- Organize around values (not rules)
- Initiate the impact conversation at GlobalGiving, posing the tough question: are we making a difference in the world?
- Create our BHAG: Big Hairy Audacious Goals, GlobalGiving’s BHAGs: 100% of our nonprofit partners will listen, act, learn, and repeat within their own organizations
- Develop KPIs (key performance indicators) of our success
Well-designed programs and strategies
GlobalGiving uses 7Geese, a performance management tool, to set SMART goals during annual planning process. The organization implements frequent experiments around the website and service offerings, discarding what doesn’t work and doubling down on what does.
Financial health and sustainability
At GlobalGiving, financial health and sustainability had to come first, before other pillars were prioritized. GlobalGiving is fortunate to have designed an organizational structure so that financial imperatives and impact imperatives are integrated (we earn our keep when we raise funds for our nonprofit partners). We have developed KPIs (key performance indicators) to track the financial health of the organization, including the diversity of funding sources, and to help sound the alarm if we are at risk.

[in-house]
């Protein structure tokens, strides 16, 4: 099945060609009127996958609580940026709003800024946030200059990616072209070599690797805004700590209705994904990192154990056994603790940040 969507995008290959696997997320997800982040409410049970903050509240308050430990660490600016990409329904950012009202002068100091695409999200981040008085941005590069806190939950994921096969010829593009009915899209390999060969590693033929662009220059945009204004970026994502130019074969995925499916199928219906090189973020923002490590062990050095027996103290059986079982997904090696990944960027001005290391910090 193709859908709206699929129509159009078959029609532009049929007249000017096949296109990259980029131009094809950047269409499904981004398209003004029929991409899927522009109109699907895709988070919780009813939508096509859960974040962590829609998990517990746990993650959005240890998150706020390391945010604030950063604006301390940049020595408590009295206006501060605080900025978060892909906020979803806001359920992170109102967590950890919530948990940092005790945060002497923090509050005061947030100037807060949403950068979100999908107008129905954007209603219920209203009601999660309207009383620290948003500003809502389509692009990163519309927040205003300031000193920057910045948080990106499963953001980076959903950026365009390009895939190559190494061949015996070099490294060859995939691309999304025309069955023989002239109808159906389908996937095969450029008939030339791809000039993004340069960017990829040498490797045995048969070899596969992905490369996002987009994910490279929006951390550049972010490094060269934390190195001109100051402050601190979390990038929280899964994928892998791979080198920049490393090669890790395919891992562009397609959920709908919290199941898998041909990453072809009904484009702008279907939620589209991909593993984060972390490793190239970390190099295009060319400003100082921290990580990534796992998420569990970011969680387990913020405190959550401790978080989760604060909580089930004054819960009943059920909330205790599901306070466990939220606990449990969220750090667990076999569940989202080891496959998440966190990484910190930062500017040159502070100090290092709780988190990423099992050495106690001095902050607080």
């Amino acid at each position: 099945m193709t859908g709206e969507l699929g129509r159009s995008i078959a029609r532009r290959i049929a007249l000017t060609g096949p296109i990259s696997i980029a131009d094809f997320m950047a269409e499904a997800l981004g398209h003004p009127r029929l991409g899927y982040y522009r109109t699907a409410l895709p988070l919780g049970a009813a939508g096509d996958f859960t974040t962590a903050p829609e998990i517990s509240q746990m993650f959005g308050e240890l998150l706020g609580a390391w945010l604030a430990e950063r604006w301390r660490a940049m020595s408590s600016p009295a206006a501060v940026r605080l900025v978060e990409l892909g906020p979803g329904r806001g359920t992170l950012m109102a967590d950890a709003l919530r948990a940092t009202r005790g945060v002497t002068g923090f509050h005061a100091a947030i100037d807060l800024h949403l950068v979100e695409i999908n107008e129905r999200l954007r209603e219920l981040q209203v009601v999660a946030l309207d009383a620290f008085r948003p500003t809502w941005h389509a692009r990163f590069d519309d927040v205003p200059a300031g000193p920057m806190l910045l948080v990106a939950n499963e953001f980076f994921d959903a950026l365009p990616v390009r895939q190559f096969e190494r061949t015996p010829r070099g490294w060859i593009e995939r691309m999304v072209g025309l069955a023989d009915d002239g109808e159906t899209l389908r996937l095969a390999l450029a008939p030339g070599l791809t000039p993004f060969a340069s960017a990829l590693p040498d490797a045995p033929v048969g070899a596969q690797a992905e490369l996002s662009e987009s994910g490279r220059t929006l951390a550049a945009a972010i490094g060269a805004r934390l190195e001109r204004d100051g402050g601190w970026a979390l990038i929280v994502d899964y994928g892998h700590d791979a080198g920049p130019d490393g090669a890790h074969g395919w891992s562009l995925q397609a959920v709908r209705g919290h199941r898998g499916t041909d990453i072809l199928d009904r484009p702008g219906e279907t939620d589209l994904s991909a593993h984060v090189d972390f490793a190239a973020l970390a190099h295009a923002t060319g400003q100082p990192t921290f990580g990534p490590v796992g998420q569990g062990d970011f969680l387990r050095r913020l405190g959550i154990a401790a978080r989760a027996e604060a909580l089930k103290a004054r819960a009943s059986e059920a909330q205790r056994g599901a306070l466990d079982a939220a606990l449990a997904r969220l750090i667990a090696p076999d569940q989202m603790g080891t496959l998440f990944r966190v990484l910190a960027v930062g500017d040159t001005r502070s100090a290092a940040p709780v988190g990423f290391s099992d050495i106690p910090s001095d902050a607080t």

Create a culture that values learning
This pillar is core to who we are at GlobalGiving and it is reflected in our value: Listen, Act, Learn. Repeat. For us, this pillar informs our decision making in other pillars of The Performance Imperative. In addition to internal experimentation, this pillar also drives us to learn from you, the organizations that we serve. The Leadership Council is one of example of this.
Dilemmas Surrounding Social Impact
The what and why of social impact are easy. The dilemma is how. It is difficult to discover whether your organization is effectively reaching targeted goals. It is complicated to know how to influence factors that create the change we want to see, especially when there may be dynamics that you can’t see or recognize. Mari shared one example that was relevant to her time at the World Bank:
- In 1991, the World Bank believed that the most important thing to do was support democratic reform and market institutions in Russia. However, the flow of resources from the Soviet Union to private bank accounts laid the groundwork for corruption in the regime which undercut most of the World Bank’s efforts. The World Bank’s theory of change didn’t account for things that it couldn’t see. The World Bank was not open to the possibility that there were parts of the story that it did not know.